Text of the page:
ArtsAutosBooksBusinessEducationEntertainmentFamilyFashionFoodGamesGenderHealthHolidaysHomeHubPagesPersonal FinancePetsPoliticsReligionSportsTechnologyTravel

How to Grow and Care for the Stevia Rebaudiana Plant

Updated on June 19, 2013

About Stevia Rebuadiana

The stevia plant (Stevia rebaudiana) has a long history of use as a natural, no calorie sweetener. Stevia is native to the lands of North and South America most notably, Argentina, Paraguay and Brazil. With a genus of roughly 240 species, the more commonly known S. rebaudiana is one species in a large plant family.

© Copyright Notice ©

My photographs are mine, taken by me, with my camera. You may use them for personal reasons (desktop backgrounds, personal websites or you can print them for personal use.)

If you choose to use them on websites I require a link back to my HubPages. You may link to my profile or to one of my Hubs.

You may not use them without my permission or for profit.

I sell my art and if you are interested in purchasing it send me a message.

ALL of my articles are MINE and you may NOT use them for anything but reading on my page.

Stevia Bloom
Stevia Bloom

Growing Conditions for Stevia

Its growing requirements are simple as it is an undemanding plant that is not often attacked by pests or diseases. The leaves, stems, roots and blossoms of the stevia plant can be used as sugar substitutes—though the parts of the leaf between each vein is thought to be superior as a sweetener with little to no aftertaste.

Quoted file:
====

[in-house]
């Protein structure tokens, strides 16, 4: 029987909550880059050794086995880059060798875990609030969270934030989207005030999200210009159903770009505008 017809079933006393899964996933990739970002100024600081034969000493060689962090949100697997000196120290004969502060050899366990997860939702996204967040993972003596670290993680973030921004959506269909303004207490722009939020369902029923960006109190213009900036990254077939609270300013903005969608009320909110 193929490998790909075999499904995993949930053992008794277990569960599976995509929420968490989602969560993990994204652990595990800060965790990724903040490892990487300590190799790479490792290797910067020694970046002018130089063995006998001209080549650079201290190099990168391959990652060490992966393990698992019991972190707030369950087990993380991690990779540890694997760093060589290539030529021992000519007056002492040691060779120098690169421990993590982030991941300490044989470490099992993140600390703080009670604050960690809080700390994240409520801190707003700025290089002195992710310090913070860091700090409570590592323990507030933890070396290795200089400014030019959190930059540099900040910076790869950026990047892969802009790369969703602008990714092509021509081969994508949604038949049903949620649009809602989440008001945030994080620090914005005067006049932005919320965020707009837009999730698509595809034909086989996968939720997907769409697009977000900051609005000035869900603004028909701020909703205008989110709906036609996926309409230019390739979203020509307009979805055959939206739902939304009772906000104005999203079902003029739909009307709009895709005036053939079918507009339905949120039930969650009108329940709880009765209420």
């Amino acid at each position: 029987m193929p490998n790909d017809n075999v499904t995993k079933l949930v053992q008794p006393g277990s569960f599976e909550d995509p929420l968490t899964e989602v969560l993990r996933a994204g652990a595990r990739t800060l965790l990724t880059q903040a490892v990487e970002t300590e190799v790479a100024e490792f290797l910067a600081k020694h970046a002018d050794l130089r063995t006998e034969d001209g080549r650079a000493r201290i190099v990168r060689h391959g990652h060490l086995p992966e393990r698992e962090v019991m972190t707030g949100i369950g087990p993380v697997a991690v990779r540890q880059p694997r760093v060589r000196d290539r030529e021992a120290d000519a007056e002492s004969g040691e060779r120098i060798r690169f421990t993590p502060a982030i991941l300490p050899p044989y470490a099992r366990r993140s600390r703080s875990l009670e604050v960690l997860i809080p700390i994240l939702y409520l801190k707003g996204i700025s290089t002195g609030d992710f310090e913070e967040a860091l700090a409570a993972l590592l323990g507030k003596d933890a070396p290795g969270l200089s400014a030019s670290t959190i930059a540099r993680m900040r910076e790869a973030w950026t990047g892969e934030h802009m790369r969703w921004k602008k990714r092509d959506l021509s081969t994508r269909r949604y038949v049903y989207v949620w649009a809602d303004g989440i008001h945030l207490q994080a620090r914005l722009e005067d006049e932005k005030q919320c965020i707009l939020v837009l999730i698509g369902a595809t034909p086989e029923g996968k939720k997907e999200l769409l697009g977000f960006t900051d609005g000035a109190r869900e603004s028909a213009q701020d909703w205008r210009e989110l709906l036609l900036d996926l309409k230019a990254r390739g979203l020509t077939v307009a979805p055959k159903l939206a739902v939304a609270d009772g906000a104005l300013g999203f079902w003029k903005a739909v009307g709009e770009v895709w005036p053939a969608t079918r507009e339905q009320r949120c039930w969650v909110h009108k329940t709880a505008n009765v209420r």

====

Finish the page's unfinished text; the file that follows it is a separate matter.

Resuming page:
Place stevia in full sun with well-drained soils that contain a lot of organic matter. The key is to keep the soil moist until the plant is well established. Once established, stevia is drought tolerant–though it grows better if given regular, deep waterings.

Fertilize stevia plants with organic foods such as worm castings, tea and coffee grounds, cow and chicken manure and compost teas. Avoid the use of synthetic fertilizers whenever possible. Pinch the growing tips of each branch to promote a bushier habit and more sweet-tasting leaves. Stevia is considered hardy in USDA zones 9 through 11—or 32 degrees Fahrenheit.

In areas colder than its safe zone, stevia grows well as a houseplant if placed in a sunny window and turned regularly. Use a well rotted/matured, manure and compost rich soil and feed with an organic fertilizer often. Provide good drainage while keeping the soil moist, not wet.

Purchase Stevia plants and seeds online or at local plant nurseries.

For More Gardening Articles... Read On


    0 of 8192 characters used
    Post Comment

    • profile image

      Narayan Parajuli 4 years ago

      I have assignment on stevia farming but I still not found the diseases and insect-pest encountered in stevia plant. Would you please suggest me about what kind of insect-pest and diseases are found in stevia farming?

    • IsadoraPandora profile image

      Jocelyn 6 years ago from Florida, PCB

      You need to purchase a good plant. They plants vary in sweetness and taste. I was using mine and it was good. I avoided the stems and any hard part of the plant and that keeps the taste from being bitter. I forgot to overwinter mine so it probably died, LOL.

    • Sterling Carter profile image

      Sterling Carter 6 years ago from Indian Mound, Tennessee

      You know, I have often thought about growing Stevia but I just never got around to it. Since I have never used fresh or dried Stevia I am not certain what the taste would be. I do use Truvia however and it is great.

      I wonder if I can grow my own and have the same quality of taste?